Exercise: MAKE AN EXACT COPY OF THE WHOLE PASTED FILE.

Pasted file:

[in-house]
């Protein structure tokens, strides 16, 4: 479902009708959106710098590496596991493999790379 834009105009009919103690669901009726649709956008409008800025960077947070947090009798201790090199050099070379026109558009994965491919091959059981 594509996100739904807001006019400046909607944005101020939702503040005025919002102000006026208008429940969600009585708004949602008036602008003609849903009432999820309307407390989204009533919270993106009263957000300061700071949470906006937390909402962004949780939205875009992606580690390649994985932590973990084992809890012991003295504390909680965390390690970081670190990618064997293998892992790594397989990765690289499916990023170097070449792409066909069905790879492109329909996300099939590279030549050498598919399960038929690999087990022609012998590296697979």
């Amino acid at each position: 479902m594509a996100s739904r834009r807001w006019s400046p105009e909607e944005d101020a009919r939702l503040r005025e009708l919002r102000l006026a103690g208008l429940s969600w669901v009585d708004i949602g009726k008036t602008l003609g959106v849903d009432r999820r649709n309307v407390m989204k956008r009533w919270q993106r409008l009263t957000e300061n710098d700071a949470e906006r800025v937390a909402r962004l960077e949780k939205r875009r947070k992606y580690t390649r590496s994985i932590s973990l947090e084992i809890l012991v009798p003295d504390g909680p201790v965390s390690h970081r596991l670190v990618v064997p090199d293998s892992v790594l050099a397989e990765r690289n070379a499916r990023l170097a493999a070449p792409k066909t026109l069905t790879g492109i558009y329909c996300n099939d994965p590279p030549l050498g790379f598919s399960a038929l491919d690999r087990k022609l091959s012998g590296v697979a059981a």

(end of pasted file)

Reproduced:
[in-house]
């Protein structure tokens, strides 16, 4: 479902009708959106710098590496596991493999790379 834009105009009919103690669901009726649709956008409008800025960077947070947090009798201790090199050099070379026109558009994965491919091959059981 594509996100739904807001006019400046909607944005101020939702503040005025919002102000006026208008429940969600009585708004949602008036602008003609849903009432999820309307407390989204009533919270993106009263957000300061700071949470906006937390909402962004949780939205875009992606580690390649994985932590973990084992809890012991003295504390909680965390390690970081670190990618064997293998892992790594397989990765690289499916990023170097070449792409066909069905790879492109329909996300099939590279030549050498598919399960038929690999087990022609012998590296697979």
């Amino acid at each position: 479902m594509a996100s739904r834009r807001w006019s400046p105009e909607e944005d101020a009919r939702l503040r005025e009708l919002r102000l006026a103690g208008l429940s969600w669901v009585d708004i949602g009726k008036t602008l003609g959106v849903d009432r999820r649709n309307v407390m989204k956008r009533w919270q993106r409008l009263t957000e300061n710098d700071a949470e906006r800025v937390a909402r962004l960077e949780k939205r875009r947070k992606y580690t390649r590496s994985i932590s973990l947090e084992i809890l012991v009798p003295d504390g909680p201790v965390s390690h970081r596991l670190v990618v064997p090199d293998s892992v790594l050099a397989e990765r690289n070379a499916r990023l170097a493999a070449p792409k066909t026109l069905t790879g492109i558009y329909c996300n099939d994965p590279p030549l050498g790379f598919s399960a038929l491919d690999r087990k022609l091959s012998g590296v697979a059981a």